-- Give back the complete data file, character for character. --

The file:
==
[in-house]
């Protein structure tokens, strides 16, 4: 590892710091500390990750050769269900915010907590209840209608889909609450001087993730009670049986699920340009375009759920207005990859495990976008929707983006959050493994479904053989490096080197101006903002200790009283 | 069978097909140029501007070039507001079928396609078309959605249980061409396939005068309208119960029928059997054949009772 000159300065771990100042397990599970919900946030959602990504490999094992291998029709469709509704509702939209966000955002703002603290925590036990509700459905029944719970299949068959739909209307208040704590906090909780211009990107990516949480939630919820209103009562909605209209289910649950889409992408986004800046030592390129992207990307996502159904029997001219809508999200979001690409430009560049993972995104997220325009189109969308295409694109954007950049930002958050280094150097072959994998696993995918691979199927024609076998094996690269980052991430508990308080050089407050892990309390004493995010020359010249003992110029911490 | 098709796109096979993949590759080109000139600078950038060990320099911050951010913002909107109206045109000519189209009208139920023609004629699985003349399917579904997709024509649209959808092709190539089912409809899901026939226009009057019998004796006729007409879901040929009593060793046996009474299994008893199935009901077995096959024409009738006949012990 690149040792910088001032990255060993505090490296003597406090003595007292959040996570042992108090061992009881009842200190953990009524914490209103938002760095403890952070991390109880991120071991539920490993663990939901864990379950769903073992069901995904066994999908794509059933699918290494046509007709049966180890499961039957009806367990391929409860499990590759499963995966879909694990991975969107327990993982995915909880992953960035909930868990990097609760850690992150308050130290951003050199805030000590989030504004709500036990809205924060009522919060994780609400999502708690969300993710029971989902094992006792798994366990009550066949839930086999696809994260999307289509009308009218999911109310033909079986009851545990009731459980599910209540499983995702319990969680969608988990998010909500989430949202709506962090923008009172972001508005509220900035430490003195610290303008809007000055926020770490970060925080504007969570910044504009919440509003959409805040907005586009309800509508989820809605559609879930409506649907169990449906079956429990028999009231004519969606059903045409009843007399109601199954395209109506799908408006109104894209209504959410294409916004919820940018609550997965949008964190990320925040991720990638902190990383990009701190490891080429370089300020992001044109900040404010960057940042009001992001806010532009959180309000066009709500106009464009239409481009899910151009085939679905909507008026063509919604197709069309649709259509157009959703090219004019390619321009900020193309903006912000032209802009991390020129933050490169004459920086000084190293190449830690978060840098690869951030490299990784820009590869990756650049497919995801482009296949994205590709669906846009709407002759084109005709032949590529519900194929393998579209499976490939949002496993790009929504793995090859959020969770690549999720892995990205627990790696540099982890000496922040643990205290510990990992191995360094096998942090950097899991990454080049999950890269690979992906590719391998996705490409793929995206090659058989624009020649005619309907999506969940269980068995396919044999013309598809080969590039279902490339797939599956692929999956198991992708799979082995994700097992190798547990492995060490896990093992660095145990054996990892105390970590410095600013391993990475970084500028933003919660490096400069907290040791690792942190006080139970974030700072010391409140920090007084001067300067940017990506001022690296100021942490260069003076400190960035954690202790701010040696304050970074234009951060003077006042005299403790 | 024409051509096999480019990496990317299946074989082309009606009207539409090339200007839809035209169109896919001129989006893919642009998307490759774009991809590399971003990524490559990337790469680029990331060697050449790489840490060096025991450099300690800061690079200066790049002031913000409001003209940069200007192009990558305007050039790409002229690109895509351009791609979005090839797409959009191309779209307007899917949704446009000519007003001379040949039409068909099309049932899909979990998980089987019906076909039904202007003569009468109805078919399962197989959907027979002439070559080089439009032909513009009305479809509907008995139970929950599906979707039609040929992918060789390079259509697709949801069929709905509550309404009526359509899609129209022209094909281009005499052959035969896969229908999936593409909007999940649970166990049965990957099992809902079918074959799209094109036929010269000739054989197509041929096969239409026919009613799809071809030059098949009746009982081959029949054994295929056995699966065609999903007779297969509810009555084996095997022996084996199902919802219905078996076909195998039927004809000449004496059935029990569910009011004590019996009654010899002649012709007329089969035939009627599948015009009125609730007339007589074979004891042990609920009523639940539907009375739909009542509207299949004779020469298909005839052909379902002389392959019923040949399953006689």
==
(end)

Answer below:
[in-house]
């Protein structure tokens, strides 16, 4: 590892710091500390990750050769269900915010907590209840209608889909609450001087993730009670049986699920340009375009759920207005990859495990976008929707983006959050493994479904053989490096080197101006903002200790009283 | 069978097909140029501007070039507001079928396609078309959605249980061409396939005068309208119960029928059997054949009772 000159300065771990100042397990599970919900946030959602990504490999094992291998029709469709509704509702939209966000955002703002603290925590036990509700459905029944719970299949068959739909209307208040704590906090909780211009990107990516949480939630919820209103009562909605209209289910649950889409992408986004800046030592390129992207990307996502159904029997001219809508999200979001690409430009560049993972995104997220325009189109969308295409694109954007950049930002958050280094150097072959994998696993995918691979199927024609076998094996690269980052991430508990308080050089407050892990309390004493995010020359010249003992110029911490 | 098709796109096979993949590759080109000139600078950038060990320099911050951010913002909107109206045109000519189209009208139920023609004629699985003349399917579904997709024509649209959808092709190539089912409809899901026939226009009057019998004796006729007409879901040929009593060793046996009474299994008893199935009901077995096959024409009738006949012990 690149040792910088001032990255060993505090490296003597406090003595007292959040996570042992108090061992009881009842200190953990009524914490209103938002760095403890952070991390109880991120071991539920490993663990939901864990379950769903073992069901995904066994999908794509059933699918290494046509007709049966180890499961039957009806367990391929409860499990590759499963995966879909694990991975969107327990993982995915909880992953960035909930868990990097609760850690992150308050130290951003050199805030000590989030504004709500036990809205924060009522919060994780609400999502708690969300993710029971989902094992006792798994366990009550066949839930086999696809994260999307289509009308009218999911109310033909079986009851545990009731459980599910209540499983995702319990969680969608988990998010909500989430949202709506962090923008009172972001508005509220900035430490003195610290303008809007000055926020770490970060925080504007969570910044504009919440509003959409805040907005586009309800509508989820809605559609879930409506649907169990449906079956429990028999009231004519969606059903045409009843007399109601199954395209109506799908408006109104894209209504959410294409916004919820940018609550997965949008964190990320925040991720990638902190990383990009701190490891080429370089300020992001044109900040404010960057940042009001992001806010532009959180309000066009709500106009464009239409481009899910151009085939679905909507008026063509919604197709069309649709259509157009959703090219004019390619321009900020193309903006912000032209802009991390020129933050490169004459920086000084190293190449830690978060840098690869951030490299990784820009590869990756650049497919995801482009296949994205590709669906846009709407002759084109005709032949590529519900194929393998579209499976490939949002496993790009929504793995090859959020969770690549999720892995990205627990790696540099982890000496922040643990205290510990990992191995360094096998942090950097899991990454080049999950890269690979992906590719391998996705490409793929995206090659058989624009020649005619309907999506969940269980068995396919044999013309598809080969590039279902490339797939599956692929999956198991992708799979082995994700097992190798547990492995060490896990093992660095145990054996990892105390970590410095600013391993990475970084500028933003919660490096400069907290040791690792942190006080139970974030700072010391409140920090007084001067300067940017990506001022690296100021942490260069003076400190960035954690202790701010040696304050970074234009951060003077006042005299403790 | 024409051509096999480019990496990317299946074989082309009606009207539409090339200007839809035209169109896919001129989006893919642009998307490759774009991809590399971003990524490559990337790469680029990331060697050449790489840490060096025991450099300690800061690079200066790049002031913000409001003209940069200007192009990558305007050039790409002229690109895509351009791609979005090839797409959009191309779209307007899917949704446009000519007003001379040949039409068909099309049932899909979990998980089987019906076909039904202007003569009468109805078919399962197989959907027979002439070559080089439009032909513009009305479809509907008995139970929950599906979707039609040929992918060789390079259509697709949801069929709905509550309404009526359509899609129209022209094909281009005499052959035969896969229908999936593409909007999940649970166990049965990957099992809902079918074959799209094109036929010269000739054989197509041929096969239409026919009613799809071809030059098949009746009982081959029949054994295929056995699966065609999903007779297969509810009555084996095997022996084996199902919802219905078996076909195998039927004809000449004496059935029990569910009011004590019996009654010899002649012709007329089969035939009627599948015009009125609730007339007589074979004891042990609920009523639940539907009375739909009542509207299949004779020469298909005839052909379902002389392959019923040949399953006689």